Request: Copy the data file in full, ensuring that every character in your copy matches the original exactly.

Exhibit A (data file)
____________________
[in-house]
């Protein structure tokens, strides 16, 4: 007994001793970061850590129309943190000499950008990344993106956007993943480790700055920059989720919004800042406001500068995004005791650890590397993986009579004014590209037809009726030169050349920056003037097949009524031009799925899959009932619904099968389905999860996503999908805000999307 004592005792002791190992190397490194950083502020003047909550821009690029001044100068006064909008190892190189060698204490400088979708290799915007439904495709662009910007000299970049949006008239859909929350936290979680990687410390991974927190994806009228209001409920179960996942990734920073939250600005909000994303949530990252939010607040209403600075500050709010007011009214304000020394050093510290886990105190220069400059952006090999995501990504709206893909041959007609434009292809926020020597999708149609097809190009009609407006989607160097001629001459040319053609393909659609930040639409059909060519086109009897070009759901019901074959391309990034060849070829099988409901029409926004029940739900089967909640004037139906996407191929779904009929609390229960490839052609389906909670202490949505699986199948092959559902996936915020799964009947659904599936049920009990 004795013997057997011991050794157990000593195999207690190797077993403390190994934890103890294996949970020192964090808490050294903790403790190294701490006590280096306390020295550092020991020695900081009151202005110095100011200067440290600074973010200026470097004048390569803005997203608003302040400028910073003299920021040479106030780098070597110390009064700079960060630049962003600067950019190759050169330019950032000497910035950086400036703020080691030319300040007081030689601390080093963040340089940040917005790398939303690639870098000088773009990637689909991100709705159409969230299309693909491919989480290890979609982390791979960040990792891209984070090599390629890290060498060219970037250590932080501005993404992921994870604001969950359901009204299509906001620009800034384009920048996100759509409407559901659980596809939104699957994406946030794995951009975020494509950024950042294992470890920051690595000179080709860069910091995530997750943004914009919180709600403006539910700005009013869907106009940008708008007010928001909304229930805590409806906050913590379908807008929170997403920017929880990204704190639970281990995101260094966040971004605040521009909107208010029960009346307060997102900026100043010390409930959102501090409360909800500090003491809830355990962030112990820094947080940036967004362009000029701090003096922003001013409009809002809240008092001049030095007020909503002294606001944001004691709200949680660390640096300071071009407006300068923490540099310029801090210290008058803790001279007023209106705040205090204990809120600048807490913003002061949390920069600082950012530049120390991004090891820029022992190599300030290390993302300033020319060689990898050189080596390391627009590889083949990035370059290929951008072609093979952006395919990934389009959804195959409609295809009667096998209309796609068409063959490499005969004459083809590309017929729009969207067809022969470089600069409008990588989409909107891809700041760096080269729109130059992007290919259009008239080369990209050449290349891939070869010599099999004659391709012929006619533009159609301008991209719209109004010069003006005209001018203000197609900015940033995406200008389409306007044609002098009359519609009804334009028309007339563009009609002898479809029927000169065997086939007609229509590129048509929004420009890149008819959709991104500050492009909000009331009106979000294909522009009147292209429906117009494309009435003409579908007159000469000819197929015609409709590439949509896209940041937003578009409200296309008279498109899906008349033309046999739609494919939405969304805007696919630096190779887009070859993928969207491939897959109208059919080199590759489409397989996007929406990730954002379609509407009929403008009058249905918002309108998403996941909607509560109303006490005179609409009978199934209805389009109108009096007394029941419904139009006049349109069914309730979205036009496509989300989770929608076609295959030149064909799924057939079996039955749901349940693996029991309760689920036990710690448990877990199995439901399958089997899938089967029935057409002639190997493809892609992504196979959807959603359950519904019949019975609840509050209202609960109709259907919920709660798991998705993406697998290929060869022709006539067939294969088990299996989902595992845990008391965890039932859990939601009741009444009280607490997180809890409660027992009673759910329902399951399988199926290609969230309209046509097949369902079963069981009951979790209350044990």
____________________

[in-house]
């Protein structure tokens, strides 16, 4: 007994001793970061850590129309943190000499950008990344993106956007993943480790700055920059989720919004800042406001500068995004005791650890590397993986009579004014590209037809009726030169050349920056003037097949009524031009799925899959009932619904099968389905999860996503999908805000999307 004592005792002791190992190397490194950083502020003047909550821009690029001044100068006064909008190892190189060698204490400088979708290799915007439904495709662009910007000299970049949006008239859909929350936290979680990687410390991974927190994806009228209001409920179960996942990734920073939250600005909000994303949530990252939010607040209403600075500050709010007011009214304000020394050093510290886990105190220069400059952006090999995501990504709206893909041959007609434009292809926020020597999708149609097809190009009609407006989607160097001629001459040319053609393909659609930040639409059909060519086109009897070009759901019901074959391309990034060849070829099988409901029409926004029940739900089967909640004037139906996407191929779904009929609390229960490839052609389906909670202490949505699986199948092959559902996936915020799964009947659904599936049920009990 004795013997057997011991050794157990000593195999207690190797077993403390190994934890103890294996949970020192964090808490050294903790403790190294701490006590280096306390020295550092020991020695900081009151202005110095100011200067440290600074973010200026470097004048390569803005997203608003302040400028910073003299920021040479106030780098070597110390009064700079960060630049962003600067950019190759050169330019950032000497910035950086400036703020080691030319300040007081030689601390080093963040340089940040917005790398939303690639870098000088773009990637689909991100709705159409969230299309693909491919989480290890979609982390791979960040990792891209984070090599390629890290060498060219970037250590932080501005993404992921994870604001969950359901009204299509906001620009800034384009920048996100759509409407559901659980596809939104699957994406946030794995951009975020494509950024950042294992470890920051690595000179080709860069910091995530997750943004914009919180709600403006539910700005009013869907106009940008708008007010928001909304229930805590409806906050913590379908807008929170997403920017929880990204704190639970281990995101260094966040971004605040521009909107208010029960009346307060997102900026100043010390409930959102501090409360909800500090003491809830355990962030112990820094947080940036967004362009000029701090003096922003001013409009809002809240008092001049030095007020909503002294606001944001004691709200949680660390640096300071071009407006300068923490540099310029801090210290008058803790001279007023209106705040205090204990809120600048807490913003002061949390920069600082950012530049120390991004090891820029022992190599300030290390993302300033020319060689990898050189080596390391627009590889083949990035370059290929951008072609093979952006395919990934389009959804195959409609295809009667096998209309796609068409063959490499005969004459083809590309017929729009969207067809022969470089600069409008990588989409909107891809700041760096080269729109130059992007290919259009008239080369990209050449290349891939070869010599099999004659391709012929006619533009159609301008991209719209109004010069003006005209001018203000197609900015940033995406200008389409306007044609002098009359519609009804334009028309007339563009009609002898479809029927000169065997086939007609229509590129048509929004420009890149008819959709991104500050492009909000009331009106979000294909522009009147292209429906117009494309009435003409579908007159000469000819197929015609409709590439949509896209940041937003578009409200296309008279498109899906008349033309046999739609494919939405969304805007696919630096190779887009070859993928969207491939897959109208059919080199590759489409397989996007929406990730954002379609509407009929403008009058249905918002309108998403996941909607509560109303006490005179609409009978199934209805389009109108009096007394029941419904139009006049349109069914309730979205036009496509989300989770929608076609295959030149064909799924057939079996039955749901349940693996029991309760689920036990710690448990877990199995439901399958089997899938089967029935057409002639190997493809892609992504196979959807959603359950519904019949019975609840509050209202609960109709259907919920709660798991998705993406697998290929060869022709006539067939294969088990299996989902595992845990008391965890039932859990939601009741009444009280607490997180809890409660027992009673759910329902399951399988199926290609969230309209046509097949369902079963069981009951979790209350044990």